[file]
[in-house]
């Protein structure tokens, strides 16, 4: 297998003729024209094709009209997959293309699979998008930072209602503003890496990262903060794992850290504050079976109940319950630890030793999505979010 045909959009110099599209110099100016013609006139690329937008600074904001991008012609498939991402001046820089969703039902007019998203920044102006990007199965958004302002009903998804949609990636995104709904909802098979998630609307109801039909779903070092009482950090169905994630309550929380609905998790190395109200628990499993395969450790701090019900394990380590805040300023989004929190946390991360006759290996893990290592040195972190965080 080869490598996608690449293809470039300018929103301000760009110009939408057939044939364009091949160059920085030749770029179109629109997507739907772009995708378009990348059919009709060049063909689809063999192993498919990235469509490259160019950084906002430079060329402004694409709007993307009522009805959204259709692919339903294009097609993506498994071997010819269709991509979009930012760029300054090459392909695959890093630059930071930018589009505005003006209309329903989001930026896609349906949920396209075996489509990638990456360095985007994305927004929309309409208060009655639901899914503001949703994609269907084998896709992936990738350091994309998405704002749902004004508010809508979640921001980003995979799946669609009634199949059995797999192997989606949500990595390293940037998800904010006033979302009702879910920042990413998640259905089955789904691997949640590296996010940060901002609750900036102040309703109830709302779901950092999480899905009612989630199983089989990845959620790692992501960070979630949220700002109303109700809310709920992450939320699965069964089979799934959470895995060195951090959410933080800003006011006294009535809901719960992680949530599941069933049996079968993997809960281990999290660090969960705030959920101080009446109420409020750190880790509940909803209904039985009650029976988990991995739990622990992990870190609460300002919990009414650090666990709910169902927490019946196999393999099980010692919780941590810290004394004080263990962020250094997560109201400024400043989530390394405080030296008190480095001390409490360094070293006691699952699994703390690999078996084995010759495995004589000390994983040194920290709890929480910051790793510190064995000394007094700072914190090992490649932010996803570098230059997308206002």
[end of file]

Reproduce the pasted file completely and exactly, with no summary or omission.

[in-house]
């Protein structure tokens, strides 16, 4: 297998003729024209094709009209997959293309699979998008930072209602503003890496990262903060794992850290504050079976109940319950630890030793999505979010 045909959009110099599209110099100016013609006139690329937008600074904001991008012609498939991402001046820089969703039902007019998203920044102006990007199965958004302002009903998804949609990636995104709904909802098979998630609307109801039909779903070092009482950090169905994630309550929380609905998790190395109200628990499993395969450790701090019900394990380590805040300023989004929190946390991360006759290996893990290592040195972190965080 080869490598996608690449293809470039300018929103301000760009110009939408057939044939364009091949160059920085030749770029179109629109997507739907772009995708378009990348059919009709060049063909689809063999192993498919990235469509490259160019950084906002430079060329402004694409709007993307009522009805959204259709692919339903294009097609993506498994071997010819269709991509979009930012760029300054090459392909695959890093630059930071930018589009505005003006209309329903989001930026896609349906949920396209075996489509990638990456360095985007994305927004929309309409208060009655639901899914503001949703994609269907084998896709992936990738350091994309998405704002749902004004508010809508979640921001980003995979799946669609009634199949059995797999192997989606949500990595390293940037998800904010006033979302009702879910920042990413998640259905089955789904691997949640590296996010940060901002609750900036102040309703109830709302779901950092999480899905009612989630199983089989990845959620790692992501960070979630949220700002109303109700809310709920992450939320699965069964089979799934959470895995060195951090959410933080800003006011006294009535809901719960992680949530599941069933049996079968993997809960281990999290660090969960705030959920101080009446109420409020750190880790509940909803209904039985009650029976988990991995739990622990992990870190609460300002919990009414650090666990709910169902927490019946196999393999099980010692919780941590810290004394004080263990962020250094997560109201400024400043989530390394405080030296008190480095001390409490360094070293006691699952699994703390690999078996084995010759495995004589000390994983040194920290709890929480910051790793510190064995000394007094700072914190090992490649932010996803570098230059997308206002």